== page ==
Karen and I just got back from Edmond where we won a medal in mixed doubles. Karen thinks we should get money rather than medals. I remind her that I’m a two time loser in side jobs…golf (I made $271.00 in 1982 as a pro) and writing (I received $107.20 in book royalties in 2019) which works out to 4 cents an hour. We should just be grateful for a medal and love of sport.
Folks often ask me these days about pickleball. What is it? Why do I play?
I often reply with details…the size of the court and I describe the ball, the paddle, and the strategy. But the reason I play has nothing to do with any of that. Let me describe it without the technical stuff.
Why do I play pickleball?
First, pickleball is not particularly difficult. You can play in your age group and ranking class. But what is challenging for me is the social aspect. Pickleball is a new way to talk across the fence to neighbors in an age that has lost the art of easy conversation. I am a social introvert, often masking my guttural instincts to scream or tackle someone when I play. Tackling isn’t allowed in pickleball. But occasionally, you can smash a ball into an opponent as long as you quickly feign lack of intention. That is the easy part.
The difficulty lies in the hellos and hugs, the sharing of life and stories, and a feeling that we are even closer than 6 degrees of separation. Pickleball circumvents the social rule that says we are all just six handshakes away from knowing everyone in the universe. You are indeed a friend of a friend in pickleball, and the logarithmic social distance seems truncated to the point that you are instantly neighbors visiting over your backyard fence about children, paddles, and sore knees.
Second, it reminds me of neighborhood backyards when I was a kid. There was always a game, a sense of inclusion young with old, and we played for hours on end.
Pickleball is after all, at its heart, a backyard sport. It was invented near Seattle by three dads whose kids were bored. Some say the name pickleball derived from the inventor families cocker spaniel named Pickles who chased the ball and ran away with it. This was my youth, inventing games and making rules as you go. Pickleball is more refined today. But it still feels backyard. And just like our old backyards, the fences cannot contain us.
So, I’m sitting in the Life Time fitness facility in Edmond watching 24 simultaneous games of pickleball from a cafe lounge overlooking the courts. And I’m thinking about how my backyard has grown, and yet it is the same.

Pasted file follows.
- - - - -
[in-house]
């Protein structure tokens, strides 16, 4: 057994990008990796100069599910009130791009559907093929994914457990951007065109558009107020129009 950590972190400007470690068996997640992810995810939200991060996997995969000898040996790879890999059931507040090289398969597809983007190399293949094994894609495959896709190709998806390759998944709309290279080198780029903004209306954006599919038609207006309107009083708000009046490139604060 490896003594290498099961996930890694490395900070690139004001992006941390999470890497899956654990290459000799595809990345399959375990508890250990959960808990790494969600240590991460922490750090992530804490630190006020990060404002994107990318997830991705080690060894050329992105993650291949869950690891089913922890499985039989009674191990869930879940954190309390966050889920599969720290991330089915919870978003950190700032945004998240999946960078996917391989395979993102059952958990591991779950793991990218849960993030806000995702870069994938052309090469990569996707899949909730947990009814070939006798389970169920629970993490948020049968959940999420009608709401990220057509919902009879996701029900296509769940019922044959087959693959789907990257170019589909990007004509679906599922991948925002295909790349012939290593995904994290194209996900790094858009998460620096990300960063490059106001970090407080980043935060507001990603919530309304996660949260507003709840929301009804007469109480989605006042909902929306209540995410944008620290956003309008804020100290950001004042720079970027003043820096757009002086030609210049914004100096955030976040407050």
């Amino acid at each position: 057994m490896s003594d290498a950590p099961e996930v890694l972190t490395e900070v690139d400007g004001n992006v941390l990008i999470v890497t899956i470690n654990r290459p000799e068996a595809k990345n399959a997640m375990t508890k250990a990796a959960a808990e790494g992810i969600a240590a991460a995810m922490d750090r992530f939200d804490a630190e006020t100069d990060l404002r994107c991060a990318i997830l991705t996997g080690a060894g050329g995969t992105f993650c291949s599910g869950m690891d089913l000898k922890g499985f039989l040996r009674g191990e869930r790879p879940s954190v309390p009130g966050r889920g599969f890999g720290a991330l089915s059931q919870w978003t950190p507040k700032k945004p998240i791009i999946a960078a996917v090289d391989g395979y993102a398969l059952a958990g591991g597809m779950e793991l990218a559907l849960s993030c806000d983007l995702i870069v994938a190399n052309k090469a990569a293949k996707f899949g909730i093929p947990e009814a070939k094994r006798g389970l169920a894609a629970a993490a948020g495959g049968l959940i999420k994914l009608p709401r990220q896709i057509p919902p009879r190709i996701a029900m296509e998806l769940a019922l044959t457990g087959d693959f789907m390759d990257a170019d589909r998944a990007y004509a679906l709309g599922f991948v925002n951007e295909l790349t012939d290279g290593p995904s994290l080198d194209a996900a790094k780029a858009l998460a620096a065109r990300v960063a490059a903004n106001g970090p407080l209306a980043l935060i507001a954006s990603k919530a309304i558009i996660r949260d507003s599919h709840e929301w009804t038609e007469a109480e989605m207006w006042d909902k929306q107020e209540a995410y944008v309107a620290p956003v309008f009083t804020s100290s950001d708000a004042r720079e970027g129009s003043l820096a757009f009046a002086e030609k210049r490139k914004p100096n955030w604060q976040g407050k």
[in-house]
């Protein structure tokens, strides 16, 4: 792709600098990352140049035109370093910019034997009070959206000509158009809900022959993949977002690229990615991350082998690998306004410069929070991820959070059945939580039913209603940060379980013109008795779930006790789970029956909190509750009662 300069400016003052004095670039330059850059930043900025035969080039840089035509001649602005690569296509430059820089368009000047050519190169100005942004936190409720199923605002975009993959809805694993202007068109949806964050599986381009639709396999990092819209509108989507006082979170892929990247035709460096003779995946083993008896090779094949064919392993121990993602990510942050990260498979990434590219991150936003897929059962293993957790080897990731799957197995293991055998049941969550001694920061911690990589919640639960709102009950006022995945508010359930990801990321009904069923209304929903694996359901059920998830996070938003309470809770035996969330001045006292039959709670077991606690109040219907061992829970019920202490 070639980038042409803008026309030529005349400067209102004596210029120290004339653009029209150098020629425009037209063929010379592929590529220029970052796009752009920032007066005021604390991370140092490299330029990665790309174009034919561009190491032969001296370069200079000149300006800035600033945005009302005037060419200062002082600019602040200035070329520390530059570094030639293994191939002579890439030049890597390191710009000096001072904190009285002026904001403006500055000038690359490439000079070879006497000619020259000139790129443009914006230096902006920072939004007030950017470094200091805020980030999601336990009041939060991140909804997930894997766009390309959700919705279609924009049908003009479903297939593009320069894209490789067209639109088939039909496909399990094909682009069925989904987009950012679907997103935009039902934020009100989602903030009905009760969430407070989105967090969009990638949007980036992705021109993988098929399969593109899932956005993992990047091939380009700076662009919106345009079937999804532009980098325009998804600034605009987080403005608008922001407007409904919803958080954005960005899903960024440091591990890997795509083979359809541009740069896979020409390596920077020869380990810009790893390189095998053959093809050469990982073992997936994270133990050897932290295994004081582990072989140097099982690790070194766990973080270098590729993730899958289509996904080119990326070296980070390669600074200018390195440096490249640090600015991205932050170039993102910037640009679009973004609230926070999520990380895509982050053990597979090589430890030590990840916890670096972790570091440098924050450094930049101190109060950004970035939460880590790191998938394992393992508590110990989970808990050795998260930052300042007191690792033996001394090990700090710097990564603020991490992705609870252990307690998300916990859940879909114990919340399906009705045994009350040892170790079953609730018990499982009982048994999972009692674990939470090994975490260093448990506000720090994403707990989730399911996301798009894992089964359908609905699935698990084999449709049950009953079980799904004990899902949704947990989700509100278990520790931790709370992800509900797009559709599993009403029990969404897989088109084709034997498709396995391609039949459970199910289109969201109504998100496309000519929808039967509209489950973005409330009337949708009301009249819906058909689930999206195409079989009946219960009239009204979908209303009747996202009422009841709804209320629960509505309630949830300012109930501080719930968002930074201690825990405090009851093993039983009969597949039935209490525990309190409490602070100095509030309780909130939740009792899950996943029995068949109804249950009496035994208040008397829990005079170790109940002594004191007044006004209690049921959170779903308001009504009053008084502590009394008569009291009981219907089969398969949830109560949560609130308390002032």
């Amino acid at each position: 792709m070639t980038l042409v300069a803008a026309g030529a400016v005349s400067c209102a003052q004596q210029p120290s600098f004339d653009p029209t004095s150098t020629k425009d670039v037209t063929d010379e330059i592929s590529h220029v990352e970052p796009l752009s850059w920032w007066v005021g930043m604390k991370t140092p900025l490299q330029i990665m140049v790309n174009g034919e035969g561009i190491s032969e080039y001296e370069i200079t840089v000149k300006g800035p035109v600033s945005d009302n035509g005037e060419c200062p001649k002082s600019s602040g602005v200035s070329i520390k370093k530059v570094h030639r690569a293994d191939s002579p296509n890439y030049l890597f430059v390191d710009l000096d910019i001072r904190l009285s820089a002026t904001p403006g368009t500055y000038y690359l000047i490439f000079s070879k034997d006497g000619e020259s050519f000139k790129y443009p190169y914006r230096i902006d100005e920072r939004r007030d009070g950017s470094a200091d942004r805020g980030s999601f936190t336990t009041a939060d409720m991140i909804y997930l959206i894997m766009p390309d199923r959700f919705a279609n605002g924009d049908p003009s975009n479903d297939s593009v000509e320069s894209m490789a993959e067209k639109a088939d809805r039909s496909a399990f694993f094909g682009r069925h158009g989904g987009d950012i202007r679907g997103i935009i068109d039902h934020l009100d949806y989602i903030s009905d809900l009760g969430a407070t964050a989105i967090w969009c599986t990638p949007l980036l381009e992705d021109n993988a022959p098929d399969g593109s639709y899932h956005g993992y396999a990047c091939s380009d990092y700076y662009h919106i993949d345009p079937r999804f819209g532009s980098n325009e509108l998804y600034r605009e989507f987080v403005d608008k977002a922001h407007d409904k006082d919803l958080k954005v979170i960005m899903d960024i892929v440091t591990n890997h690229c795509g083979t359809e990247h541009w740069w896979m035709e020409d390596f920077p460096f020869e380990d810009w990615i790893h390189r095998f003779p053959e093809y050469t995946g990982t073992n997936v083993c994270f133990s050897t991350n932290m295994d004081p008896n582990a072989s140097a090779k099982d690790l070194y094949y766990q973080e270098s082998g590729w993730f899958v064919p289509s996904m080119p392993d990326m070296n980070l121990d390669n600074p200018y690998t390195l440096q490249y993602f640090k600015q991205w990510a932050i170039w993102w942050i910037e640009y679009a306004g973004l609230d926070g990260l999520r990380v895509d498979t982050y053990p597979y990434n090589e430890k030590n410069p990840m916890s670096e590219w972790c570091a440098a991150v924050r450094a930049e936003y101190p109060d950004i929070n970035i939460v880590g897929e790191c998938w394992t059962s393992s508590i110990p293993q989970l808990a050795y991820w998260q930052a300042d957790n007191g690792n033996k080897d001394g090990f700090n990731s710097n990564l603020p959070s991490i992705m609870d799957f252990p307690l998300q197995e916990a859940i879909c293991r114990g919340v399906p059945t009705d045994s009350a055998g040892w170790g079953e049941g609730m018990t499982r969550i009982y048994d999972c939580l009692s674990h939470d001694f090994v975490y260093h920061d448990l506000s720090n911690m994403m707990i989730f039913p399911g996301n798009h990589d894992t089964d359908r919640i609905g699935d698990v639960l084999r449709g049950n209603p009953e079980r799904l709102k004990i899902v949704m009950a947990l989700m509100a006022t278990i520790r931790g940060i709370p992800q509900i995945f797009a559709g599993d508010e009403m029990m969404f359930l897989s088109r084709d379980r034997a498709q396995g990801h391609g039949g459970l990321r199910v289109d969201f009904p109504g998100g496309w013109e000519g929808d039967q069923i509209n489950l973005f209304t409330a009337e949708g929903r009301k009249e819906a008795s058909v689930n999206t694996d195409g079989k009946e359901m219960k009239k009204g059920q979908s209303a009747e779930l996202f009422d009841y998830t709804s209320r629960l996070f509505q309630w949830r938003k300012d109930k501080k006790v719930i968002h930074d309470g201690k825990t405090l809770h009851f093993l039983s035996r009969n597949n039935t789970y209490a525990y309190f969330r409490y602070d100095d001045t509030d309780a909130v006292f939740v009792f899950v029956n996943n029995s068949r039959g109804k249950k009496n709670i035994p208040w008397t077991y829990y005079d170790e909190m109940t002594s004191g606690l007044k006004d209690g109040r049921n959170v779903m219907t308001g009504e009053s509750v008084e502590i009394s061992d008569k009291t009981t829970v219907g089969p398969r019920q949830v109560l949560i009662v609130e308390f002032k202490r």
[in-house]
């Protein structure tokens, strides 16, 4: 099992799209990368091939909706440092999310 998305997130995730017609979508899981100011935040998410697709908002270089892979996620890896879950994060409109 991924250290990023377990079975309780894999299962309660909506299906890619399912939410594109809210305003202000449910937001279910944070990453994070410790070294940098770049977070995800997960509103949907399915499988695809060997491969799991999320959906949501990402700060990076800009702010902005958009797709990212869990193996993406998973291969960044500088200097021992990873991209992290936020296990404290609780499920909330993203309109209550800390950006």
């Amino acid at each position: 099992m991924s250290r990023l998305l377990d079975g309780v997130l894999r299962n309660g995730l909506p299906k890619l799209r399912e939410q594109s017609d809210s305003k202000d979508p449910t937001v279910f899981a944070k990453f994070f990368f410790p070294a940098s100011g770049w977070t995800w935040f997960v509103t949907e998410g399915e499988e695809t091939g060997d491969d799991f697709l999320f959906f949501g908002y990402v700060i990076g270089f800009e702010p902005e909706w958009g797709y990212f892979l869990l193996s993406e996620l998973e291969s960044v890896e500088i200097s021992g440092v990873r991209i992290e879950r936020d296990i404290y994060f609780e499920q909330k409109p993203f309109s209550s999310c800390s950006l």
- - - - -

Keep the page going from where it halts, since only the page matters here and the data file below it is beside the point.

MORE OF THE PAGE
- It’s New Years Eve 1968 and I’m watching the Bluebonnet Bowl and the Oklahoma quarterback is #11 Bobby Warmack. The kid from Ada who listened to every Sooner football game on the radio just like I did growing up. Bobby Warmack is playing over there on court 12.
- On court 3 is David Redding from Harding University who was a legend in tennis and now he is a legend in pickleball. He is playing with his wife Kay and we shake hands and catch up on the old days at Harding where our tenures overlapped a couple of years.
- And Phillip from Cherry Hill, NJ, just down the road from where my wife grew up in the pine lands of Jersey and where I worked as a CPA 25 years ago. He talks about his family and what he remembers about Cherry Hill. He has showered and changed and is wearing a smart fedora hat. He isn’t much like me at all, but today we are the same and we talk easily about our families and New Jersey.
The backyard is shinier now, there are more people, but it isn’t that much different from childhood. There is something altogether evocative and gritty about the backyard of my American youth. We could be whomever we wanted to be in our backyard…Willie Mays, Michael Jordan, Peyton Manning…and with Levi’s streaked with grass stains and sweat illuminating our faces like sudden glory, we were.
The thrill of victory and agony of defeat somersaulting off a ski jump on the Wide Wide World of Sports rang true in our backyard. Tackle football without helmets, bats cracking baseballs that landed in the Johnson’s daffodils, and barn ball which pitted two people in a match of rolling a tennis ball onto a roof and catching it before it hit the ground.
The thrill of victory was a whiffle ball homer over the fence into the neighbors yard and the agony of defeat was realizing their bulldog had your ball in his mouth. You are Pele as you bicycle kick a soccer ball between fence posts topped with Pepsi cans and you land square on your coccyx. We were physically and sociologically shaped on freshly cut lawns with clothes line goal posts and a sideline fence making out of bounds calls indisputable. Mom called you to dinner but hunger was no match against the guttural cry of competition. So you ignore the dinner bell because you are on the fifty yard line with the sun going down, drawing a hook and ladder play in the dirt which culminates in a last second touchdown. Your buddies carry you off the field and the celebration echoes through the suburban woods. Who could possibly think of food in moments like those?
This is why we play pickleball even as our sacrum throbs and this is why we won’t come in for dinner because we are having too much fun. The cries of competition and voices of friendship float in the air like moths swirling around a lit candle. We have returned like spawning salmon to the sacred space of our backyards.